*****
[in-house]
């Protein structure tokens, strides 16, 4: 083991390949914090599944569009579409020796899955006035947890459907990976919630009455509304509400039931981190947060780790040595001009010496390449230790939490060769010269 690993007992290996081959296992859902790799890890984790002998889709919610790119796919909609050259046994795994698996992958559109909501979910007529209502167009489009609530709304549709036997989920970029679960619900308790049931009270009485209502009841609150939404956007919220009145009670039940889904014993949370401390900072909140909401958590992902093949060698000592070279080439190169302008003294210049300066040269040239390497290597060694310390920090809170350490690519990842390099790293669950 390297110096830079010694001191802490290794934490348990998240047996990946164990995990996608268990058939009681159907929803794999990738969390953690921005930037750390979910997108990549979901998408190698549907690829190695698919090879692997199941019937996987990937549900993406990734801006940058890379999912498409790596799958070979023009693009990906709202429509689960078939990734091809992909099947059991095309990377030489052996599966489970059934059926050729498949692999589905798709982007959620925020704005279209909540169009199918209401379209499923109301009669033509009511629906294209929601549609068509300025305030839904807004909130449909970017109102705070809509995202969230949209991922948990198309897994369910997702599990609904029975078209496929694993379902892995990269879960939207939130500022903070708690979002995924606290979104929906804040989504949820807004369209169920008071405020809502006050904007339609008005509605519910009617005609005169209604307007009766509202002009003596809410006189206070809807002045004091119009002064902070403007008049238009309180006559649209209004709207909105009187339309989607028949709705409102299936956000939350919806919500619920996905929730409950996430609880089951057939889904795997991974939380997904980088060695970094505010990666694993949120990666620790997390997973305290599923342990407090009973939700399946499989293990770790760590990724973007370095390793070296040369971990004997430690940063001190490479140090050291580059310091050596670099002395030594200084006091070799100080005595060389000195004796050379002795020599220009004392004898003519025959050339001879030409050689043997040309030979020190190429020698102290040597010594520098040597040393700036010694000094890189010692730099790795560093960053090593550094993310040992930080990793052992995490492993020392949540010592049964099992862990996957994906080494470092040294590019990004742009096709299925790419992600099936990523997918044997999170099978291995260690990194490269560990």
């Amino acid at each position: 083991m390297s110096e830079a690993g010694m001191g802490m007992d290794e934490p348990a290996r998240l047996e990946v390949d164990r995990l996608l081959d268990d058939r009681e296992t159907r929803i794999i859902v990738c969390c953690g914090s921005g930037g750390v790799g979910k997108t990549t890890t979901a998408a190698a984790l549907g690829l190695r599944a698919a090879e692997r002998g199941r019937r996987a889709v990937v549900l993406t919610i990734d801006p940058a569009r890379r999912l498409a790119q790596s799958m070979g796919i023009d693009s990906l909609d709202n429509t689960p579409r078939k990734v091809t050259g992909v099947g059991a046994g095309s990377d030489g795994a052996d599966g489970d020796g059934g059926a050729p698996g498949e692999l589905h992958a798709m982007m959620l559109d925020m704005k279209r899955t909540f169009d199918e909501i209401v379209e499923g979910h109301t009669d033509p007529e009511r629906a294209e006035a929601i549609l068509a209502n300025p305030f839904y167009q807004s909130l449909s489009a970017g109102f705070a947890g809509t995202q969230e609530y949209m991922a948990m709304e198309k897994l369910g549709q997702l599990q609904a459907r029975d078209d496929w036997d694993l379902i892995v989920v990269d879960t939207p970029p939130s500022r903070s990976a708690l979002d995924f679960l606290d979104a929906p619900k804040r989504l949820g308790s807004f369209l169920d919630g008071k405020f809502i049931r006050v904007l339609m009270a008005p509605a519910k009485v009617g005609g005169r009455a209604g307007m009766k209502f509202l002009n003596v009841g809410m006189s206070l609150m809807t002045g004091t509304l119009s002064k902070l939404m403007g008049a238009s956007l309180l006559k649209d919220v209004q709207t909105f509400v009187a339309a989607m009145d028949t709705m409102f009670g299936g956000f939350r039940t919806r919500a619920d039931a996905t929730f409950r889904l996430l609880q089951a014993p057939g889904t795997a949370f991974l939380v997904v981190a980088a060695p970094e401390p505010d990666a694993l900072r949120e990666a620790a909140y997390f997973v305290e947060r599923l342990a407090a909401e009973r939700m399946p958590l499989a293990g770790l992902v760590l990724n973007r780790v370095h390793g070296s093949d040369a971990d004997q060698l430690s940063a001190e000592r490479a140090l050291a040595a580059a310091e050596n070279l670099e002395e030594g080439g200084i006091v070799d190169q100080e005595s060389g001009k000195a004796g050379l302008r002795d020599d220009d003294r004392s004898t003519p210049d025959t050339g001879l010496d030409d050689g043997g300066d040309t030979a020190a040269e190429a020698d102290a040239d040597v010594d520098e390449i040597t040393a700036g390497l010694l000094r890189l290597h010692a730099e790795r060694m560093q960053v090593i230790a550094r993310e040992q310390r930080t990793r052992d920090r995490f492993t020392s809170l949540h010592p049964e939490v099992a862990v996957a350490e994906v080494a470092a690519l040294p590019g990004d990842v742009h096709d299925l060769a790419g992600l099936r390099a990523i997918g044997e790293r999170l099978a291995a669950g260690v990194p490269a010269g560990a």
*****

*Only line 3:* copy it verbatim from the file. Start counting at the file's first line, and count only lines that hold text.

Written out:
């Amino acid at each position: 083991m390297s110096e830079a690993g010694m001191g802490m007992d290794e934490p348990a290996r998240l047996e990946v390949d164990r995990l996608l081959d268990d058939r009681e296992t159907r929803i794999i859902v990738c969390c953690g914090s921005g930037g750390v790799g979910k997108t990549t890890t979901a998408a190698a984790l549907g690829l190695r599944a698919a090879e692997r002998g199941r019937r996987a889709v990937v549900l993406t919610i990734d801006p940058a569009r890379r999912l498409a790119q790596s799958m070979g796919i023009d693009s990906l909609d709202n429509t689960p579409r078939k990734v091809t050259g992909v099947g059991a046994g095309s990377d030489g795994a052996d599966g489970d020796g059934g059926a050729p698996g498949e692999l589905h992958a798709m982007m959620l559109d925020m704005k279209r899955t909540f169009d199918e909501i209401v379209e499923g979910h109301t009669d033509p007529e009511r629906a294209e006035a929601i549609l068509a209502n300025p305030f839904y167009q807004s909130l449909s489009a970017g109102f705070a947890g809509t995202q969230e609530y949209m991922a948990m709304e198309k897994l369910g549709q997702l599990q609904a459907r029975d078209d496929w036997d694993l379902i892995v989920v990269d879960t939207p970029p939130s500022r903070s990976a708690l979002d995924f679960l606290d979104a929906p619900k804040r989504l949820g308790s807004f369209l169920d919630g008071k405020f809502i049931r006050v904007l339609m009270a008005p509605a519910k009485v009617g005609g005169r009455a209604g307007m009766k209502f509202l002009n003596v009841g809410m006189s206070l609150m809807t002045g004091t509304l119009s002064k902070l939404m403007g008049a238009s956007l309180l006559k649209d919220v209004q709207t909105f509400v009187a339309a989607m009145d028949t709705m409102f009670g299936g956000f939350r039940t919806r919500a619920d039931a996905t929730f409950r889904l996430l609880q089951a014993p057939g889904t795997a949370f991974l939380v997904v981190a980088a060695p970094e401390p505010d990666a694993l900072r949120e990666a620790a909140y997390f997973v305290e947060r599923l342990a407090a909401e009973r939700m399946p958590l499989a293990g770790l992902v760590l990724n973007r780790v370095h390793g070296s093949d040369a971990d004997q060698l430690s940063a001190e000592r490479a140090l050291a040595a580059a310091e050596n070279l670099e002395e030594g080439g200084i006091v070799d190169q100080e005595s060389g001009k000195a004796g050379l302008r002795d020599d220009d003294r004392s004898t003519p210049d025959t050339g001879l010496d030409d050689g043997g300066d040309t030979a020190a040269e190429a020698d102290a040239d040597v010594d520098e390449i040597t040393a700036g390497l010694l000094r890189l290597h010692a730099e790795r060694m560093q960053v090593i230790a550094r993310e040992q310390r930080t990793r052992d920090r995490f492993t020392s809170l949540h010592p049964e939490v099992a862990v996957a350490e994906v080494a470092a690519l040294p590019g990004d990842v742009h096709d299925l060769a790419g992600l099936r390099a990523i997918g044997e790293r999170l099978a291995a669950g260690v990194p490269a010269g560990a």